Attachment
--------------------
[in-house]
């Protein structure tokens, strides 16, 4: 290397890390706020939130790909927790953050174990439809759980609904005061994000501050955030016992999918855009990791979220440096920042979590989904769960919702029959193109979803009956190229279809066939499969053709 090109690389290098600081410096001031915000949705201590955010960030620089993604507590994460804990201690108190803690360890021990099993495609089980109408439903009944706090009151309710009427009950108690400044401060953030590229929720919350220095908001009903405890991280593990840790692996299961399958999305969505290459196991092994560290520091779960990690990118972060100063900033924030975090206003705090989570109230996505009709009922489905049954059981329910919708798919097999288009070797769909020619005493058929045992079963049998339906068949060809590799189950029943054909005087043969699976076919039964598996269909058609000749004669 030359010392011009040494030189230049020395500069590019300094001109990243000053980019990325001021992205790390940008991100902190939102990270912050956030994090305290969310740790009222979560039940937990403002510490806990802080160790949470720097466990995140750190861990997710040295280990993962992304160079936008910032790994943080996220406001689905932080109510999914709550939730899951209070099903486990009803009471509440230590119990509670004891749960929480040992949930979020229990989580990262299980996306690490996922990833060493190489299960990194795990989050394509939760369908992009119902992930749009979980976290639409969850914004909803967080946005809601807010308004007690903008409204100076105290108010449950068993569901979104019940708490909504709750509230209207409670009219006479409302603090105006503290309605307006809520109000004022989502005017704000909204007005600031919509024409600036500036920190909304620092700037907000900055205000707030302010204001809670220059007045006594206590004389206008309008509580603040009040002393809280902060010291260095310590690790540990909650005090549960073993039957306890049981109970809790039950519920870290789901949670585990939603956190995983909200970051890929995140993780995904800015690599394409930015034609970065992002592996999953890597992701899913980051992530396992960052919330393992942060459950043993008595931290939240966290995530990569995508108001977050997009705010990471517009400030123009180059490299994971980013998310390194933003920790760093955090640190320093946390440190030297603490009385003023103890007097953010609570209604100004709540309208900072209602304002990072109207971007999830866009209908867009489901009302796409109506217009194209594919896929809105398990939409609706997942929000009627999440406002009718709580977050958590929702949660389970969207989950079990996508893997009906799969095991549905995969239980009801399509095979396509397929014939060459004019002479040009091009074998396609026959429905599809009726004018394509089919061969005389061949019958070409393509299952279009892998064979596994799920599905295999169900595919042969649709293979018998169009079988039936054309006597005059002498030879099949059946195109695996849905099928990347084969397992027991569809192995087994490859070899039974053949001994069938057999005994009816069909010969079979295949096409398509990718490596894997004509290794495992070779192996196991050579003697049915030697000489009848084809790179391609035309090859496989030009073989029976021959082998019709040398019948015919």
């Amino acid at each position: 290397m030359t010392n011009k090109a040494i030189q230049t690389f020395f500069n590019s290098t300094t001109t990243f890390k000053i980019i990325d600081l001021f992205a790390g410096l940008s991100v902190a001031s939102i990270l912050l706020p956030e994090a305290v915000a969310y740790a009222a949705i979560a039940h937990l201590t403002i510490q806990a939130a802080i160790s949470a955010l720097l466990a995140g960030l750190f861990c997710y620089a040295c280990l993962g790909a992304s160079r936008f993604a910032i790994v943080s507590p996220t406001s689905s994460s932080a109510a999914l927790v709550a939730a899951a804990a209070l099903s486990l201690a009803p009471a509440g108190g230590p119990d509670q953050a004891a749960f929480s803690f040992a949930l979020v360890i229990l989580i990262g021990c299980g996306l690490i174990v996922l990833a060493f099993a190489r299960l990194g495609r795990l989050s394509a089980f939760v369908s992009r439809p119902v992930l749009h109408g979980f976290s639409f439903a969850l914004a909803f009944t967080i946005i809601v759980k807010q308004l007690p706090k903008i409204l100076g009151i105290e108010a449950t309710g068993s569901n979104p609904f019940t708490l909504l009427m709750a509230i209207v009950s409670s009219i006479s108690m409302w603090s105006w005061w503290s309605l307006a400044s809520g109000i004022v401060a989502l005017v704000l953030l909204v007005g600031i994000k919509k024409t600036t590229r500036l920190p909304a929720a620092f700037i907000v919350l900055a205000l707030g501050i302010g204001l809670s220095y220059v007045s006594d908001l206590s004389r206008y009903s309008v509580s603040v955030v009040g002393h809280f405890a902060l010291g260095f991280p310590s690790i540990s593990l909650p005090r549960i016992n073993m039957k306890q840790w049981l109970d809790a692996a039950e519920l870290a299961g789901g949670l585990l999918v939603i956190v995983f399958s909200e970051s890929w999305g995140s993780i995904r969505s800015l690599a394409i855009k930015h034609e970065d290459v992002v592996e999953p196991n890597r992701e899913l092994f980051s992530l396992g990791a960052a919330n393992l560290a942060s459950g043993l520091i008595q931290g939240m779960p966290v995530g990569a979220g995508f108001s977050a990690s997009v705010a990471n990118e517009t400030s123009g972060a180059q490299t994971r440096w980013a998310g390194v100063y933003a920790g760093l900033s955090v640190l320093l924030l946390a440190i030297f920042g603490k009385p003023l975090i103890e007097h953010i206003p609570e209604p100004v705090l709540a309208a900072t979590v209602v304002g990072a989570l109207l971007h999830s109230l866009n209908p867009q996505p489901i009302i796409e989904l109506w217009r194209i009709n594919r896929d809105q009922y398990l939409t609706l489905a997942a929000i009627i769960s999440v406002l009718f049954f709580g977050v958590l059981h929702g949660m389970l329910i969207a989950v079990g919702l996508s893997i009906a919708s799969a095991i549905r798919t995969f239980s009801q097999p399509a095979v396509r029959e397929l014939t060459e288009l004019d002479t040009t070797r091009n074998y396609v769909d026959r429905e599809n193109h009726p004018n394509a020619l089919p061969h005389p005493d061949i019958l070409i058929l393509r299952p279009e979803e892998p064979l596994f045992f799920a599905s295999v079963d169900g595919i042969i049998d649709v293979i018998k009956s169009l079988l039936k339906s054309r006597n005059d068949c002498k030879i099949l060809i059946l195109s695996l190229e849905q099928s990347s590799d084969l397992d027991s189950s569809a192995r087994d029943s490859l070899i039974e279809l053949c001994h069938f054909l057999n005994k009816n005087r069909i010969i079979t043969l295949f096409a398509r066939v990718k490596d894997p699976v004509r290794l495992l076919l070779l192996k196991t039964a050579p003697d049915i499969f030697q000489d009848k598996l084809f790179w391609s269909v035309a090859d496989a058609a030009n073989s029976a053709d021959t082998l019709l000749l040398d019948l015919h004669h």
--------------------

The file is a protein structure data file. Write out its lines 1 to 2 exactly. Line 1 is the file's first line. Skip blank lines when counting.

[in-house]
């Protein structure tokens, strides 16, 4: 290397890390706020939130790909927790953050174990439809759980609904005061994000501050955030016992999918855009990791979220440096920042979590989904769960919702029959193109979803009956190229279809066939499969053709 090109690389290098600081410096001031915000949705201590955010960030620089993604507590994460804990201690108190803690360890021990099993495609089980109408439903009944706090009151309710009427009950108690400044401060953030590229929720919350220095908001009903405890991280593990840790692996299961399958999305969505290459196991092994560290520091779960990690990118972060100063900033924030975090206003705090989570109230996505009709009922489905049954059981329910919708798919097999288009070797769909020619005493058929045992079963049998339906068949060809590799189950029943054909005087043969699976076919039964598996269909058609000749004669 030359010392011009040494030189230049020395500069590019300094001109990243000053980019990325001021992205790390940008991100902190939102990270912050956030994090305290969310740790009222979560039940937990403002510490806990802080160790949470720097466990995140750190861990997710040295280990993962992304160079936008910032790994943080996220406001689905932080109510999914709550939730899951209070099903486990009803009471509440230590119990509670004891749960929480040992949930979020229990989580990262299980996306690490996922990833060493190489299960990194795990989050394509939760369908992009119902992930749009979980976290639409969850914004909803967080946005809601807010308004007690903008409204100076105290108010449950068993569901979104019940708490909504709750509230209207409670009219006479409302603090105006503290309605307006809520109000004022989502005017704000909204007005600031919509024409600036500036920190909304620092700037907000900055205000707030302010204001809670220059007045006594206590004389206008309008509580603040009040002393809280902060010291260095310590690790540990909650005090549960073993039957306890049981109970809790039950519920870290789901949670585990939603956190995983909200970051890929995140993780995904800015690599394409930015034609970065992002592996999953890597992701899913980051992530396992960052919330393992942060459950043993008595931290939240966290995530990569995508108001977050997009705010990471517009400030123009180059490299994971980013998310390194933003920790760093955090640190320093946390440190030297603490009385003023103890007097953010609570209604100004709540309208900072209602304002990072109207971007999830866009209908867009489901009302796409109506217009194209594919896929809105398990939409609706997942929000009627999440406002009718709580977050958590929702949660389970969207989950079990996508893997009906799969095991549905995969239980009801399509095979396509397929014939060459004019002479040009091009074998396609026959429905599809009726004018394509089919061969005389061949019958070409393509299952279009892998064979596994799920599905295999169900595919042969649709293979018998169009079988039936054309006597005059002498030879099949059946195109695996849905099928990347084969397992027991569809192995087994490859070899039974053949001994069938057999005994009816069909010969079979295949096409398509990718490596894997004509290794495992070779192996196991050579003697049915030697000489009848084809790179391609035309090859496989030009073989029976021959082998019709040398019948015919």